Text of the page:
Tower in Seville
The Giralda is the bell tower of the Cathedral of Seville. The Giralda is the icon of Seville, and was the tallest building in the city for over 800 years, dominating the skyline at 103m.
The Giralda is the old minaret of the mosque, built in 1195, that stood on the site under Muslim rule, and was built to resemble the minaret of the Koutoubia Mosque in Marrakech, Morocco. It was converted into a bell tower for the cathedral after the Reconquista, the bell tower, the diminishing niches and the El Giraldillo weather vane were added in the 16th century.
The name Giralda means “she who turns” – girar is to turn in Spanish, after the weather vane on top of the tower.
Climbing up El Giraldillo
To get up there you have to traverse 35 gently inclining ramps, which are wide enough to allow the passage of two mounted guards, or muezzins – the man who would call the faithful to prayer. The ramps were designed so that their mounts, either horses or donkeys, could climb the minaret comfortably.
Climbing up to the bell chamber affords you a remarkable view of the city.
What to look for:
- At the top look for the Orange Tree Courtyard
- Dont forget to look at the Cathedral’s Gothic buttresses and statuary.
- Barrio Santa Cruz
- Barrio Alcazar
The History of El Giraldillo of Seville
The minaret was the culmination of Almohad architecture and served as a model for those at the dynasty’s imperial capitals of Rabat and Marrakesh. It was used both for calling the faithful to prayer (the traditional function of a minaret) and as an observatory.
The Giralda was highly venerated by the Moorish rulers, who wanted to destroy the minaret before the Christian conquest of the city in 1248, rather than have it used for a religion other than Islam, but were prevented by the threat of King Alfonso X that “if they removed a single stone, they would all be put the sword”.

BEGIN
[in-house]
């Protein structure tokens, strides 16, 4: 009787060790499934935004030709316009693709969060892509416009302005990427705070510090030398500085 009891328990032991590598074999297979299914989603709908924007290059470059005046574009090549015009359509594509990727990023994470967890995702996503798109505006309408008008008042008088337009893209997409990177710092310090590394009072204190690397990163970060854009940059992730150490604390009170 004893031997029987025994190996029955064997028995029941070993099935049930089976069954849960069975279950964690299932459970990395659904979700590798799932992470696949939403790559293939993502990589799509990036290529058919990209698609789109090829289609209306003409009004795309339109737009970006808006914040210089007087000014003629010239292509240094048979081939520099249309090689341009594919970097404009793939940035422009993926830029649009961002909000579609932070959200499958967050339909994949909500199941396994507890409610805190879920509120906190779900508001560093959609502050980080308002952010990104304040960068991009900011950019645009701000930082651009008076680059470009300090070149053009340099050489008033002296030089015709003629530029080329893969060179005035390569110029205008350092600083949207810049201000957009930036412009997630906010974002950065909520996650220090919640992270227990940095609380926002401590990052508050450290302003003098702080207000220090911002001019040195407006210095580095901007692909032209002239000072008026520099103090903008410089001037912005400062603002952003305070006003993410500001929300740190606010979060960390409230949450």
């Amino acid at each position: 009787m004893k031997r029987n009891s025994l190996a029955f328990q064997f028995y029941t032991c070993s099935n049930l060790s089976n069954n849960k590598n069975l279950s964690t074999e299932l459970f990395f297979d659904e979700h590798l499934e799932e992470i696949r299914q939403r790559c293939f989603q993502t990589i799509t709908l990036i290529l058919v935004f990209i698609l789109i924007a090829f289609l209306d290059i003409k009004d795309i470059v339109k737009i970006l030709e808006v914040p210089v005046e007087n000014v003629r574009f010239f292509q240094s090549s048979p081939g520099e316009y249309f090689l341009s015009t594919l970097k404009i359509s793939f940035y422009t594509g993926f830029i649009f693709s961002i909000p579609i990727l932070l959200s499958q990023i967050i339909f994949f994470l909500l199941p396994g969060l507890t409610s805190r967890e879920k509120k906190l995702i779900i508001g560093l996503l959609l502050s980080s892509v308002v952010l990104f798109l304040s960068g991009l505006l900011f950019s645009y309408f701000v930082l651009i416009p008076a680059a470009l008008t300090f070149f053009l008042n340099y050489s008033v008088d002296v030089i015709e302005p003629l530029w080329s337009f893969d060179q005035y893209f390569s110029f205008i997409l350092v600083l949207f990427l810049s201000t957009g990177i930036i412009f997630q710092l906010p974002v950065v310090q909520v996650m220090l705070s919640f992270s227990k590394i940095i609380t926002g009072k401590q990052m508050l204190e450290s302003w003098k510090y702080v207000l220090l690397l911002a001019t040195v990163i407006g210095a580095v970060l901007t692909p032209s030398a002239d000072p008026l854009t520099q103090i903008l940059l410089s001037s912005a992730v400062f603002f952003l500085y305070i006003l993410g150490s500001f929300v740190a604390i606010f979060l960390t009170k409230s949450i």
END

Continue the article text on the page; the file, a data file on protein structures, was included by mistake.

The Moorish structure took 12 years to build and derives its simply beauty from the shadows formed by blocks of brick trellis work, different on each side, and relieved by a succession of arched niches and windows. In its days as a minaret, the tower had three or four gilt bronze balls on top of the square structure, of decreasing size, topped by a crescent moon. After a strong earthquake in 1365, the spheres were missing.
In the 16th century the belfry was added by the architect Hernán Ruiz the Younger. The statue on its top, which is called “El Giraldillo”, was installed in 1568 to represent the triumph of the Christian faith.
The Giralda is recognized as World Heritage by UNESCO.
Other names of El Giralda
The El Giralda has the following names: El Giraldillo.
Visiting El Giralda
Monday: 11:00 to 15:30 (16:30 to 18:00 free audioguide when reserved in advance)
Tuesday to Saturday: 11:00 to 17:00
Sunday: 14:30 to 18:00
€10 / €5